February 2012

Tet New Year with iPads

Tet photo.

The Vietnamese Friendship Association (VFA) and Vietnamese Student Association held a fun and fantastic gathering for Tet, the Vietnamese New Year celebration. In this year of the dragon, the VFA youth used iPads purchased through VFA’s City Technology Matching Fund project grant, to create a slideshow about what Tet means. Learn more about VFA.

Look Back, Look Ahead

by David Keyes

The City and our Community Technology staff personally feel very fortunate to be able to do our work; helping to ensure technology access and literacy for all. Our efforts to close the digital divide do more than put technology and access and skills into people’s hands. They level the playing field of opportunity for access to jobs, health and consumer information, and education. While the divide over some basic access to computers has closed, there are still many who have yet to touch a computer mouse for the first time or are challenged to use the web to look for a job, to use it to learn English, or be able to effectively comparison shop for the prices. Many of these activities for those who can afford the latest and greatest, or have the community of techie friends, are taken for granted. In 2011, we were able to apply your money–the cable franchise fees that the city collects–and provide services including the following:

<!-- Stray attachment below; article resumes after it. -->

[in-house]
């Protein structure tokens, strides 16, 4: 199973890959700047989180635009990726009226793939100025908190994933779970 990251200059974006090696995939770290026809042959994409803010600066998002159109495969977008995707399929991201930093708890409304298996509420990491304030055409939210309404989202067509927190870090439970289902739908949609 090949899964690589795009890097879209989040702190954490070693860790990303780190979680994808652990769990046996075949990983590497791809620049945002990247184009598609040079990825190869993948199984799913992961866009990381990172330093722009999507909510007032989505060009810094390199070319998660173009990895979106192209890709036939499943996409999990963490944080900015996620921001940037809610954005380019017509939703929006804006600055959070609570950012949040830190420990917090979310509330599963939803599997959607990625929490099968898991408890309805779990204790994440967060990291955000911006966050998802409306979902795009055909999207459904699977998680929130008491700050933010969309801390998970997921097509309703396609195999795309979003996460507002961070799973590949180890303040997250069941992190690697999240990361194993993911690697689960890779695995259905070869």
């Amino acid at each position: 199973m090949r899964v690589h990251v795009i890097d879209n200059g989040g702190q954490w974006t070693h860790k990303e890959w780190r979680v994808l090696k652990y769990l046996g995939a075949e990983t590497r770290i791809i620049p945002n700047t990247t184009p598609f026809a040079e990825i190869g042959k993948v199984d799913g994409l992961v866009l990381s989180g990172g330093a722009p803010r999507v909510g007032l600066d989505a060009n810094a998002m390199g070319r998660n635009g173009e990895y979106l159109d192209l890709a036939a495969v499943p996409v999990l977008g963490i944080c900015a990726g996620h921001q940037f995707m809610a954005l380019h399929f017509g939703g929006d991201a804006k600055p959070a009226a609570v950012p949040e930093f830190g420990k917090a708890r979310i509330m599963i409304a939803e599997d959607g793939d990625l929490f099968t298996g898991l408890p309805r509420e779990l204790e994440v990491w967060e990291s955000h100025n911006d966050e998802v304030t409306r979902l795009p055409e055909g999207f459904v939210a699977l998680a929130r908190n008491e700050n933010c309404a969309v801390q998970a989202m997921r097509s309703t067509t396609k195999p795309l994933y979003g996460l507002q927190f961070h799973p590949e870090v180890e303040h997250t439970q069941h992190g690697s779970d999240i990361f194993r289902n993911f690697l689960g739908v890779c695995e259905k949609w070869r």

• Provided more than 2600 hours of public computer use at the City Neighborhood Service Centers. Unfortunately, due to budget cuts, a few locations were closed, though we were able find a new location in Greenwood at the foodbank, thanks to Volunteers of America.
  • Fifty-three new free cable broadband connections were installed at community organizations, thanks to our agreements with Comcast and Broadstripe/WAVE.
  • Twenty-two Technology Matching Fund projects were completed, thanks to our community partners.
  • Awarded $320,000 in 23 new Technology Matching Fund grants.
  • Our new Boost mini-grants and training increased the online capacity of 16 neighborhood organizations.
  • Provided 10 public educational sessions on computer safety and security.
  • Ten community computer labs and volunteers helped us hold Get Online Week, where residents could get an orientation and training in computer and Internet use.
  • We helped launch the new CommunitiesConnect web site and the implementation of the public computing projects funded by the federal BTOP program, with the EdLab Group.